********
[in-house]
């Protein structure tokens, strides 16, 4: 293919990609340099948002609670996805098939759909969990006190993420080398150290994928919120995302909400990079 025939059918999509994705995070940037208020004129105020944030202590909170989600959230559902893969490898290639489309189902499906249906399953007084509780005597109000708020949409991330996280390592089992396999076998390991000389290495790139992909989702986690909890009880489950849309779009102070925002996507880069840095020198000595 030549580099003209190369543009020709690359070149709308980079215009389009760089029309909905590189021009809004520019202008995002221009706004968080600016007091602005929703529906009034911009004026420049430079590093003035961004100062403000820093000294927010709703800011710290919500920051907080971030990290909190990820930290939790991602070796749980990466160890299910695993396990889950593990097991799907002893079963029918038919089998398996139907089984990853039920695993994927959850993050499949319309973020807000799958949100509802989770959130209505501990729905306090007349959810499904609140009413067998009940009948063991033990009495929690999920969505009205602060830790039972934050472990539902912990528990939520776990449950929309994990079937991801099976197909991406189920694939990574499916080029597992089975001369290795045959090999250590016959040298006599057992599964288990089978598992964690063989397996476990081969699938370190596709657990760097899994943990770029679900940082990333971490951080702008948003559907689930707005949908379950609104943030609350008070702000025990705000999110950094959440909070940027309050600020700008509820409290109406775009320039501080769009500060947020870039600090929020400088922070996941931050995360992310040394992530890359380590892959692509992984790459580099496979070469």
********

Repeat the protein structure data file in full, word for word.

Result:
[in-house]
């Protein structure tokens, strides 16, 4: 293919990609340099948002609670996805098939759909969990006190993420080398150290994928919120995302909400990079 025939059918999509994705995070940037208020004129105020944030202590909170989600959230559902893969490898290639489309189902499906249906399953007084509780005597109000708020949409991330996280390592089992396999076998390991000389290495790139992909989702986690909890009880489950849309779009102070925002996507880069840095020198000595 030549580099003209190369543009020709690359070149709308980079215009389009760089029309909905590189021009809004520019202008995002221009706004968080600016007091602005929703529906009034911009004026420049430079590093003035961004100062403000820093000294927010709703800011710290919500920051907080971030990290909190990820930290939790991602070796749980990466160890299910695993396990889950593990097991799907002893079963029918038919089998398996139907089984990853039920695993994927959850993050499949319309973020807000799958949100509802989770959130209505501990729905306090007349959810499904609140009413067998009940009948063991033990009495929690999920969505009205602060830790039972934050472990539902912990528990939520776990449950929309994990079937991801099976197909991406189920694939990574499916080029597992089975001369290795045959090999250590016959040298006599057992599964288990089978598992964690063989397996476990081969699938370190596709657990760097899994943990770029679900940082990333971490951080702008948003559907689930707005949908379950609104943030609350008070702000025990705000999110950094959440909070940027309050600020700008509820409290109406775009320039501080769009500060947020870039600090929020400088922070996941931050995360992310040394992530890359380590892959692509992984790459580099496979070469």